Linux keyboard shortcuts – 2.0
There are several keyboard shortcuts in Linux. Learning them can make your life a lot easier! This tuXfile discusses mainly command line shortcuts but some X Window System shortcuts are also included.
< Virtual terminals >
Ctrl + Alt + F1
Switch to the first virtual terminal. In Linux, you can have several virtual terminals at the same time. The default is 6.
Ctrl + Alt + Fn
Switch to the nth virtual terminal. Because the number of virtual terminals is 6 by default, n = 1…6.
tty command tells you what virtual terminal you’re currently working in.
Ctrl + Alt + F7
Switch to the GUI. If you have the X Window System running, it runs in the seventh virtual terminal by default in most Linux distros. If X isn’t running, this terminal is empty.
Note: in some distros, X runs in a different virtual terminal by default. For example, in Puppy Linux, it’s 3.
< X Window System >
Ctrl + Alt + +
Switch to the next resolution in the X Window System. This works if you’ve configured more than one resolution for your X server. Note that you must use the + in your numpad.
Ctrl + Alt + -
Switch to the previous X resolution. Use the – in your numpad.
Paste the highlighted text. You can highlight the text with your left mouse button (or with some other highlighting method, depending on the application you’re using), and then press the middle mouse button to paste. This is the traditional way of copying and pasting in the X Window System, but it may not work in some X applications.
If you have a two-button mouse, pressing both of the buttons at the same time has the same effect as pressing the middle one. If it doesn’t, you must enable 3-mouse-button emulation.
This works also in text terminals if you enable the
Ctrl + Alt + Backspace
Kill the X server. Use this if X crashes and you can’t exit it normally. If you’ve configured your X Window System to start automatically at bootup, this restarts the server and throws you back to the graphical login screen.
< Command line – input >
Home or Ctrl + a
Move the cursor to the beginning of the current line.
End or Ctrl + e
Move the cursor to the end of the current line.
Alt + b
Move the cursor to the beginning of the current or previous word. Note that while this works in virtual terminals, it may not work in all graphical terminal emulators, because many graphical applications already use this as a menu shortcut by default.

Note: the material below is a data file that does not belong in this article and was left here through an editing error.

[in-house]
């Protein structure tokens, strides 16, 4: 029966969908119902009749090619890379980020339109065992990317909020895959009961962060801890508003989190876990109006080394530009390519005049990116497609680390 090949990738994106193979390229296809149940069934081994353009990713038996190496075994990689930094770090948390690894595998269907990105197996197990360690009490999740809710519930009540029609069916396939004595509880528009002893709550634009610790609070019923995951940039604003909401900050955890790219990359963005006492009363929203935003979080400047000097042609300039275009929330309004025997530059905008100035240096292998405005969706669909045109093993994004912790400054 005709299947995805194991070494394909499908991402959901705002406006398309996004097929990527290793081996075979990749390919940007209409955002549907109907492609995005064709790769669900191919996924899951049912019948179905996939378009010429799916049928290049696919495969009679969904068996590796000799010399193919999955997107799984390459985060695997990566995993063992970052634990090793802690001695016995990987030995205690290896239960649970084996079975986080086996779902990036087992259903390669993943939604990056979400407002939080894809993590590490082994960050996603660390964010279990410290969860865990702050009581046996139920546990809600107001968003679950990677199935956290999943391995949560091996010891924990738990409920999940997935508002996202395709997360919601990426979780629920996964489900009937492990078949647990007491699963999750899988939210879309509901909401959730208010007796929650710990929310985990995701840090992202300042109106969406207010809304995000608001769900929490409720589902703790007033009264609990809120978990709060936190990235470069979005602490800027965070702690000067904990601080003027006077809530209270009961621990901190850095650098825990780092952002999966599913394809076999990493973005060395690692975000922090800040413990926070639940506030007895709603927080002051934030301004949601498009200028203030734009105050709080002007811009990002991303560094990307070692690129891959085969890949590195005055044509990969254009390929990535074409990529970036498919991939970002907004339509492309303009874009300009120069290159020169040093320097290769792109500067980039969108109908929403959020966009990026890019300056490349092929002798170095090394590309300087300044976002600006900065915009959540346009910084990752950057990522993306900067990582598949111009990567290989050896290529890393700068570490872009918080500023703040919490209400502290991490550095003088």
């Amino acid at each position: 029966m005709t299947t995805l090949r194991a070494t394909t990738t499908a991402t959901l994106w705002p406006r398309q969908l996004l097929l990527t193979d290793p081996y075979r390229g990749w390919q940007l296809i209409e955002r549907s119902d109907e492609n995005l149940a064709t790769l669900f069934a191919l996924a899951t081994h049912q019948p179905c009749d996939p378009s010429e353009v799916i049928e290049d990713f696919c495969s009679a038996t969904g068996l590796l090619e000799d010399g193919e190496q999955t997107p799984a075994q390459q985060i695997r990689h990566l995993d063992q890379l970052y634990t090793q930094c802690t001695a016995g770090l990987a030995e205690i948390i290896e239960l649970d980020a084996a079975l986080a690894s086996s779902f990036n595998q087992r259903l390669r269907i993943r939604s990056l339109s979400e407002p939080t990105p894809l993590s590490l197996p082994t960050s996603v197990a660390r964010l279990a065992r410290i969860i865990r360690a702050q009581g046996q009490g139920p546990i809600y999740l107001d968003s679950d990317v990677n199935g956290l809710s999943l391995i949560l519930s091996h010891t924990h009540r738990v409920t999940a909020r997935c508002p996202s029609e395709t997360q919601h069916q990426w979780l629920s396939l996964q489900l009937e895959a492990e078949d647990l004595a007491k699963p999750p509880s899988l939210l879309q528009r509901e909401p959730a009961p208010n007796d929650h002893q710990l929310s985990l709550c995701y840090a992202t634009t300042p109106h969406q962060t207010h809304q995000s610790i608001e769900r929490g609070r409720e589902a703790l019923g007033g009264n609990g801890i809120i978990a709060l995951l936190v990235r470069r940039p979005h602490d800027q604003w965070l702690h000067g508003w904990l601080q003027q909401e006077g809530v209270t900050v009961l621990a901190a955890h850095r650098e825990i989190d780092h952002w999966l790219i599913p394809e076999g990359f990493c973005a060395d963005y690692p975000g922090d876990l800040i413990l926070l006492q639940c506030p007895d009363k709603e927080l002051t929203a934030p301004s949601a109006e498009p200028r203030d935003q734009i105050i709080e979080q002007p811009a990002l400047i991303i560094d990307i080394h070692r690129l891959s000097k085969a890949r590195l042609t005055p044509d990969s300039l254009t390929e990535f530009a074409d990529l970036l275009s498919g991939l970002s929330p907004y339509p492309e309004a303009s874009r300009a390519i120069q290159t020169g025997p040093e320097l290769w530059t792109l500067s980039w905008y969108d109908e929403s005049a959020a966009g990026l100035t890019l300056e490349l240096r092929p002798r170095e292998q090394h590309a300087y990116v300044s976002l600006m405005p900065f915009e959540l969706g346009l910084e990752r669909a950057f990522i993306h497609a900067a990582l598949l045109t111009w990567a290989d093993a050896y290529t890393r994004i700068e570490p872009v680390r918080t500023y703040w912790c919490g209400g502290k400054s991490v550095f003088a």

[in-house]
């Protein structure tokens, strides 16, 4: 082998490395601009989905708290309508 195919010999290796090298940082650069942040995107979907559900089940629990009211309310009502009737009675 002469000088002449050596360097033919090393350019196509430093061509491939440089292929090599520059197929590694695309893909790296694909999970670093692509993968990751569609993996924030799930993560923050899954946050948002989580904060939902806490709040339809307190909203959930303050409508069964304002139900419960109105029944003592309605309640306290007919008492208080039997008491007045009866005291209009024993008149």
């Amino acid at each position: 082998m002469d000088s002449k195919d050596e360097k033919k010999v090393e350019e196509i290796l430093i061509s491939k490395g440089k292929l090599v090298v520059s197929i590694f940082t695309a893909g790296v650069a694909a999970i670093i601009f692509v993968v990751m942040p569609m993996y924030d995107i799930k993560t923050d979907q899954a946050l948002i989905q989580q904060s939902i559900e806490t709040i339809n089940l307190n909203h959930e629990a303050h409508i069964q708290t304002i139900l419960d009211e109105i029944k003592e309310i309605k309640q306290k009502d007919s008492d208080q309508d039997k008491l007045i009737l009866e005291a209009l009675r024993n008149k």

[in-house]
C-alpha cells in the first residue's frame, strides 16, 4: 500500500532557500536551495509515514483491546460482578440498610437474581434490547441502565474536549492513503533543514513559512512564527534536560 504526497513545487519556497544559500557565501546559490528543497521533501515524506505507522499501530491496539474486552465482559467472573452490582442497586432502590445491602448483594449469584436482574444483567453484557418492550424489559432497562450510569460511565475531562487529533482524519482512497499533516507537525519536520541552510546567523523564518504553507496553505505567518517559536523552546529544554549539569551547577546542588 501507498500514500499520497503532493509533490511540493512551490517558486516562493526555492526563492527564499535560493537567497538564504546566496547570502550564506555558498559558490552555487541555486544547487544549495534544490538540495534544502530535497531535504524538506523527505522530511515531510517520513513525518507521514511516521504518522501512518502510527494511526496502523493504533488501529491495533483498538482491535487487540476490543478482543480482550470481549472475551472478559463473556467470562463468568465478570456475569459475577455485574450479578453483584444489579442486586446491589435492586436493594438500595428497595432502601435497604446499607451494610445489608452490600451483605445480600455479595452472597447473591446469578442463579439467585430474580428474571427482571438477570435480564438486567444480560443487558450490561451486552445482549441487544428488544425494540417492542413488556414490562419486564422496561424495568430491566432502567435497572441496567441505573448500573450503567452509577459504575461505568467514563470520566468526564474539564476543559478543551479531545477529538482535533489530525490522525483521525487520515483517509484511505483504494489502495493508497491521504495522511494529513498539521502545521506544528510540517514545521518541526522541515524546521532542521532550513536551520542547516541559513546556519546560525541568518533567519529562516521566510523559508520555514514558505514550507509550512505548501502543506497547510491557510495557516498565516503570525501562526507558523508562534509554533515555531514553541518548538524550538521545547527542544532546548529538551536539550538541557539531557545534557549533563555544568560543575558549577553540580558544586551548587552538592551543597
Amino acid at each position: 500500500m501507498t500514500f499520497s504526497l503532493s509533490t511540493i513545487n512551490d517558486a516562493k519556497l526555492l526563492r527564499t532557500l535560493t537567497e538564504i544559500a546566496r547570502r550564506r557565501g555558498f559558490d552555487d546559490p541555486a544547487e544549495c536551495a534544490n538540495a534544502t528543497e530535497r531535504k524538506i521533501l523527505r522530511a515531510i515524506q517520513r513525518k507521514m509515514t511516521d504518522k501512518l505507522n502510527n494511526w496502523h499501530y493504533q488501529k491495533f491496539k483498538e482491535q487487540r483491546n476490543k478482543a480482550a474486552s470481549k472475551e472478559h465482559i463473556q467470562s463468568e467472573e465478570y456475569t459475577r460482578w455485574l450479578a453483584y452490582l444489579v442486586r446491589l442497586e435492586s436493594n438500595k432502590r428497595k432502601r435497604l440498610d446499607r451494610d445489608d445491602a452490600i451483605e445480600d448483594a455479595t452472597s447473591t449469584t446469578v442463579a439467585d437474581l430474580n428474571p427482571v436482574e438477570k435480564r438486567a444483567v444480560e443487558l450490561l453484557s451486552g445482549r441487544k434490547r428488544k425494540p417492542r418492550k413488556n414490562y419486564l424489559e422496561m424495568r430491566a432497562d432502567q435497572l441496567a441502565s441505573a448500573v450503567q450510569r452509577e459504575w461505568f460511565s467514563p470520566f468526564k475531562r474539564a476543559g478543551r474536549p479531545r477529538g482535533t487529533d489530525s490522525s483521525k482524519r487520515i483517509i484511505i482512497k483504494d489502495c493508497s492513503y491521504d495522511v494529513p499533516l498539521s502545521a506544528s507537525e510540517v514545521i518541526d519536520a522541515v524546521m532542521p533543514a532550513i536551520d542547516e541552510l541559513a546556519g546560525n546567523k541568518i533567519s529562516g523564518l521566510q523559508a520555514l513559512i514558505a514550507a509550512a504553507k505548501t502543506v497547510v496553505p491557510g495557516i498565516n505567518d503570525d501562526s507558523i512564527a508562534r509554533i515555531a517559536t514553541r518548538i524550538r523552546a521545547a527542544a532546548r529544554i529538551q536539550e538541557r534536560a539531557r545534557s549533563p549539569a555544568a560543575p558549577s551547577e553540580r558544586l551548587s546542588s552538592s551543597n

Alt + f
Move the cursor to the end of the next word. Again, like with all shortcuts that use Alt as the modifier, this may not work in all graphical terminal emulators.
Autocomplete commands and file names. Type the first letter(s) of a command, directory or file name, press
Tab and the rest is completed automatically! If there are more commands starting with the same letters, the shell completes as much as it can and beeps. If you then press
Tab again, it shows you all the alternatives.
This shortcut is really helpful and saves a lot of typing! It even works at the lilo prompt and in some X applications.
Ctrl + u
Erase the current line.
Ctrl + k
Delete the line from the position of the cursor to the end of the line.
Ctrl + w
Delete the word before the cursor.
< Command line – output >
Shift + PageUp
Scroll terminal output up.
Shift + PageDown
Scroll terminal output down.
clear command clears all previously executed commands and their output from the current terminal.
Ctrl + l
Does exactly the same as typing the
If you mess up your terminal, use the
reset command. For example, if you try to cat a binary file, the terminal starts showing weird characters. Note that you may not be able to see the command when you’re typing it.
< Command line – history >
When you type the
history command, you’ll see a list of the commands you executed previously.
ArrowUp or Ctrl + p
Scroll up in the history and edit the previously executed commands. To execute them, press
Enter like you normally do.
ArrowDown or Ctrl + n
Scroll down in the history and edit the next commands.
Ctrl + r
Find the last command that contained the letters you’re typing. For example, if you want to find out the last action you did to a file called “
file42.txt“, you’ll press Ctrl + r and start typing the file name. Or, if you want to find out the last parameters you gave to the “
cp” command, you’ll press Ctrl + r and type in “
< Command line – misc >
Ctrl + c
Kill the current process.
Ctrl + z
Send the current process to background. This is useful if you have a program running, and you need the terminal for awhile but don’t want to exit the program completely. Then just send it to background with
Ctrl+z, do whatever you want, and type the command
fg to get the process back.
Ctrl + d
Log out from the current terminal. If you use this in a terminal emulator under X, this usually shuts down the terminal emulator after logging you out.
Ctrl + Alt + Del
Reboot the system. You can change this behavior by editing
/etc/inittab if you want the system to shut down instead of rebooting.